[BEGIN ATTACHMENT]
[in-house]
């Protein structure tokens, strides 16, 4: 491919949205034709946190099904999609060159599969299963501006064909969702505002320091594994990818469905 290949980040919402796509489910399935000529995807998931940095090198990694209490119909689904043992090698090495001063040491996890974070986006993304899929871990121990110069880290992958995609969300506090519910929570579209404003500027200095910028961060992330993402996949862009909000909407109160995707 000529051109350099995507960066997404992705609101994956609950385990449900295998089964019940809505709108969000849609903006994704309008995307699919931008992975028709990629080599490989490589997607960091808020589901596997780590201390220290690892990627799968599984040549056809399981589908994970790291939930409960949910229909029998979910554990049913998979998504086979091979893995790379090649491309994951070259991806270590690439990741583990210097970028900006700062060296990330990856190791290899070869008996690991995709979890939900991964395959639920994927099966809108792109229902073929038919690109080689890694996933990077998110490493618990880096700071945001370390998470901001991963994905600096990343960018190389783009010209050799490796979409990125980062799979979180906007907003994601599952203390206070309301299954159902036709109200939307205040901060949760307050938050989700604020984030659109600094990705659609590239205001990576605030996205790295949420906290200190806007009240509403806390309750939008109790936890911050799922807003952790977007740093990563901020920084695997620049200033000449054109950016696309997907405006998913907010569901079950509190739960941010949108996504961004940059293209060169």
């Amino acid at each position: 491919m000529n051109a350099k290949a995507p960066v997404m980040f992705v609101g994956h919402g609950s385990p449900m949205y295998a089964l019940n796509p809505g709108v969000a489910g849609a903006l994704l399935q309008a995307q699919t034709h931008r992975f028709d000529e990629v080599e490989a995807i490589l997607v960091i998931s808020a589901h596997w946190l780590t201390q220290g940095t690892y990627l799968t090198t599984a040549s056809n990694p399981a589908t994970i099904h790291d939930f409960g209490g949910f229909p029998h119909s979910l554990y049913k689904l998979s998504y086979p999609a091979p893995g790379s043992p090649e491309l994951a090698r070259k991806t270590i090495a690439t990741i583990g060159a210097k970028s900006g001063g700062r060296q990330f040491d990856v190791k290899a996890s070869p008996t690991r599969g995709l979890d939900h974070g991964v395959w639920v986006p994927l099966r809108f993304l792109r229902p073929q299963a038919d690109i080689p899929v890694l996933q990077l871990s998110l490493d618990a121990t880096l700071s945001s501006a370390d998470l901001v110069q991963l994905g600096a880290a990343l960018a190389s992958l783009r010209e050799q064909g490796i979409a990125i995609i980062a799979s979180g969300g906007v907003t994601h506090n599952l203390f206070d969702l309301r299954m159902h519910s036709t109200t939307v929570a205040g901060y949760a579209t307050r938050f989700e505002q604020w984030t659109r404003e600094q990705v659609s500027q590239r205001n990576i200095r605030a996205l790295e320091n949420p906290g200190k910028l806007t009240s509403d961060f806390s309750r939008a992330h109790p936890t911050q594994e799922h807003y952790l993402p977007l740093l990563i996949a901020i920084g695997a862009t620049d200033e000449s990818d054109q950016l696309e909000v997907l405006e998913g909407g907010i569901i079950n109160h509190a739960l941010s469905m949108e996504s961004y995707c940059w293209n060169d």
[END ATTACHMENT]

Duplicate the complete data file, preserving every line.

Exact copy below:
[in-house]
């Protein structure tokens, strides 16, 4: 491919949205034709946190099904999609060159599969299963501006064909969702505002320091594994990818469905 290949980040919402796509489910399935000529995807998931940095090198990694209490119909689904043992090698090495001063040491996890974070986006993304899929871990121990110069880290992958995609969300506090519910929570579209404003500027200095910028961060992330993402996949862009909000909407109160995707 000529051109350099995507960066997404992705609101994956609950385990449900295998089964019940809505709108969000849609903006994704309008995307699919931008992975028709990629080599490989490589997607960091808020589901596997780590201390220290690892990627799968599984040549056809399981589908994970790291939930409960949910229909029998979910554990049913998979998504086979091979893995790379090649491309994951070259991806270590690439990741583990210097970028900006700062060296990330990856190791290899070869008996690991995709979890939900991964395959639920994927099966809108792109229902073929038919690109080689890694996933990077998110490493618990880096700071945001370390998470901001991963994905600096990343960018190389783009010209050799490796979409990125980062799979979180906007907003994601599952203390206070309301299954159902036709109200939307205040901060949760307050938050989700604020984030659109600094990705659609590239205001990576605030996205790295949420906290200190806007009240509403806390309750939008109790936890911050799922807003952790977007740093990563901020920084695997620049200033000449054109950016696309997907405006998913907010569901079950509190739960941010949108996504961004940059293209060169």
């Amino acid at each position: 491919m000529n051109a350099k290949a995507p960066v997404m980040f992705v609101g994956h919402g609950s385990p449900m949205y295998a089964l019940n796509p809505g709108v969000a489910g849609a903006l994704l399935q309008a995307q699919t034709h931008r992975f028709d000529e990629v080599e490989a995807i490589l997607v960091i998931s808020a589901h596997w946190l780590t201390q220290g940095t690892y990627l799968t090198t599984a040549s056809n990694p399981a589908t994970i099904h790291d939930f409960g209490g949910f229909p029998h119909s979910l554990y049913k689904l998979s998504y086979p999609a091979p893995g790379s043992p090649e491309l994951a090698r070259k991806t270590i090495a690439t990741i583990g060159a210097k970028s900006g001063g700062r060296q990330f040491d990856v190791k290899a996890s070869p008996t690991r599969g995709l979890d939900h974070g991964v395959w639920v986006p994927l099966r809108f993304l792109r229902p073929q299963a038919d690109i080689p899929v890694l996933q990077l871990s998110l490493d618990a121990t880096l700071s945001s501006a370390d998470l901001v110069q991963l994905g600096a880290a990343l960018a190389s992958l783009r010209e050799q064909g490796i979409a990125i995609i980062a799979s979180g969300g906007v907003t994601h506090n599952l203390f206070d969702l309301r299954m159902h519910s036709t109200t939307v929570a205040g901060y949760a579209t307050r938050f989700e505002q604020w984030t659109r404003e600094q990705v659609s500027q590239r205001n990576i200095r605030a996205l790295e320091n949420p906290g200190k910028l806007t009240s509403d961060f806390s309750r939008a992330h109790p936890t911050q594994e799922h807003y952790l993402p977007l740093l990563i996949a901020i920084g695997a862009t620049d200033e000449s990818d054109q950016l696309e909000v997907l405006e998913g909407g907010i569901i079950n109160h509190a739960l941010s469905m949108e996504s961004y995707c940059w293209n060169d």